Exploring the stories of refugees in Central Pennsylvania

Real people telling real stories.

That was the message of the Refugee and Immigration Conference at Central Penn College on Saturday. If you’re sick of heated political debates on this topic, Chief Diversity Officer Romeo Azondekon says this is the right place for you.

“There is a shock factor to it all,” Azondekon said. “Because oftentimes we’re not hearing those stories, and that’s what this is for.”

The event included speakers sharing their stories about how they came to the United States, and specifically to Central Pennsylvania. They talked about the roles they play in their communities, and what shaped their ideas of the American Dream.

Azondekon’s job was to make sure the conference ran smoothly. But his feelings about refugees and immigrants go beyond his employment.

“I’m from West Africa,” Azondekon said. “I’m a refugee myself. I came here at the age of five.”

Many more refugees have since arrived in the Midstate. Data from Pennsylvania Refugee Resettlement Program shows from October 2011 through September 2016, approximately 5,411 refugees arrived in Central Pennsylvania. Most went to Harrisburg and Lancaster because of affordable housing and employment opportunities.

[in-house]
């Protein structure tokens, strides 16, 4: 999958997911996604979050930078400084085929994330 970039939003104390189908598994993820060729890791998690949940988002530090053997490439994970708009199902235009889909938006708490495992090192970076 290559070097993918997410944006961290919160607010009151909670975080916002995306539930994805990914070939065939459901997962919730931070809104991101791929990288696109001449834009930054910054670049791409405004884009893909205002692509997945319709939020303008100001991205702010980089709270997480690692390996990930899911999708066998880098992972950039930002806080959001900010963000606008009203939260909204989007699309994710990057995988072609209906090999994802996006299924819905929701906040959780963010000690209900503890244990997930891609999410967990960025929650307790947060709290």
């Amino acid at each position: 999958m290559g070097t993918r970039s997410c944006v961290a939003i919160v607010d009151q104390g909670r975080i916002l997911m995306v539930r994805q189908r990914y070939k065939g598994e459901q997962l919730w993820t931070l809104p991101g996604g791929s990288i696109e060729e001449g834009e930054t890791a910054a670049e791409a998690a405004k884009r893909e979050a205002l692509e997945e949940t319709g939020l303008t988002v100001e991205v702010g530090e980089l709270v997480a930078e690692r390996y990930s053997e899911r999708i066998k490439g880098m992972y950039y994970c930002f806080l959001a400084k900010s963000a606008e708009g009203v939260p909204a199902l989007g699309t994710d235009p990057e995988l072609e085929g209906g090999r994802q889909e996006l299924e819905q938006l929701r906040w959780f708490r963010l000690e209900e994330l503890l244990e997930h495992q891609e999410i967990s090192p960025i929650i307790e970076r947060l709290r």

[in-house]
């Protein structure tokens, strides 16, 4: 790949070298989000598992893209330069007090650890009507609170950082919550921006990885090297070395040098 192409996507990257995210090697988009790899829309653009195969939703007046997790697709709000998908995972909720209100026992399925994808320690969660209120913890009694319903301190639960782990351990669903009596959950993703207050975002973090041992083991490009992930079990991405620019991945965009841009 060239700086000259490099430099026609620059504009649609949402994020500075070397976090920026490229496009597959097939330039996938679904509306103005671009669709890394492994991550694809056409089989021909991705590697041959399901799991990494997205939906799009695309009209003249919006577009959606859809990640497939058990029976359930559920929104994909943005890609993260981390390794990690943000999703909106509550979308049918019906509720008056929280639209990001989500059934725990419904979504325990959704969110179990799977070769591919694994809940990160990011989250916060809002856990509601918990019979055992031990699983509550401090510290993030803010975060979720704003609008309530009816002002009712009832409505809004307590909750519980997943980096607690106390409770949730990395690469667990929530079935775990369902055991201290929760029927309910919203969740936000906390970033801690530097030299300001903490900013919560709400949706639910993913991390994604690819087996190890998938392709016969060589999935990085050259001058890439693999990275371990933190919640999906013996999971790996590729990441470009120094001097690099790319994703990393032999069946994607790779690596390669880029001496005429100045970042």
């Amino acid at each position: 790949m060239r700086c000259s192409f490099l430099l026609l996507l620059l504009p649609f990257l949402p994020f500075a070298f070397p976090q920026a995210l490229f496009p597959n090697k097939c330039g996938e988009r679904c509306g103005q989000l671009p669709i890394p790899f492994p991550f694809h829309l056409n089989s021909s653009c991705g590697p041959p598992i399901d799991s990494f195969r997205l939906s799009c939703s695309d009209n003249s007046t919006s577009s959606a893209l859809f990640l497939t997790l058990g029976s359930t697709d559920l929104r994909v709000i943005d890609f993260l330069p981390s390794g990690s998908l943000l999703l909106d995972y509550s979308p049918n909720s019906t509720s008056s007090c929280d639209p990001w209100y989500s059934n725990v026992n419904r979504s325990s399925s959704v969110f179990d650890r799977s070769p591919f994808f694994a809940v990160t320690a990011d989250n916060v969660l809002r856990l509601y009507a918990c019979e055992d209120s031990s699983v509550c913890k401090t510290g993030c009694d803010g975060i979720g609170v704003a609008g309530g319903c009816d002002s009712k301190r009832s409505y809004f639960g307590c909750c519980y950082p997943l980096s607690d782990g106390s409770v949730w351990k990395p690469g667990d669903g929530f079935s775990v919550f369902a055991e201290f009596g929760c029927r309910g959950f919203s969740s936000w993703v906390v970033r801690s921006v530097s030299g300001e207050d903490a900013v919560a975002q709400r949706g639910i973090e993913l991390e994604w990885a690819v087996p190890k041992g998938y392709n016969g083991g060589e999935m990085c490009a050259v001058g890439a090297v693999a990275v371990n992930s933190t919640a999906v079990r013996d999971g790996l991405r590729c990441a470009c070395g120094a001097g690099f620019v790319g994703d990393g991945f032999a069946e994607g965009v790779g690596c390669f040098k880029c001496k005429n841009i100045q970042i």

“Going through the process of applying for a green card, going through the process of citizenship, becoming an American citizen,” Azondekon said. “I’ve been an American citizen since I was 14 years old, but certainly I remember those things.”

Azondekon says he often hears people speaking about refugees in generalities, without being familiar with real stories. He hopes the Refugee and Immigration Conference is one of many ways the public can put faces to an issue.

“Stories of people in impoverished countries and communities, not having food, not having shelter,” Azondekon said. “The refugee story of displacement, of going from place to place and not knowing exactly where home is.”

Azondekon says even though Central Pennsylvania is rural, it’s also diverse. He sees that as an opportunity to bring people together.

“We as a community are willing to learn,” Azondekon said. “I do see that. I do see that we are kind of willing to engage in these kinds of forums and these kinds of conferences to really open up the doors for conversation.”

For more details on how refugees are resettled in Pennsylvania, click here.

 

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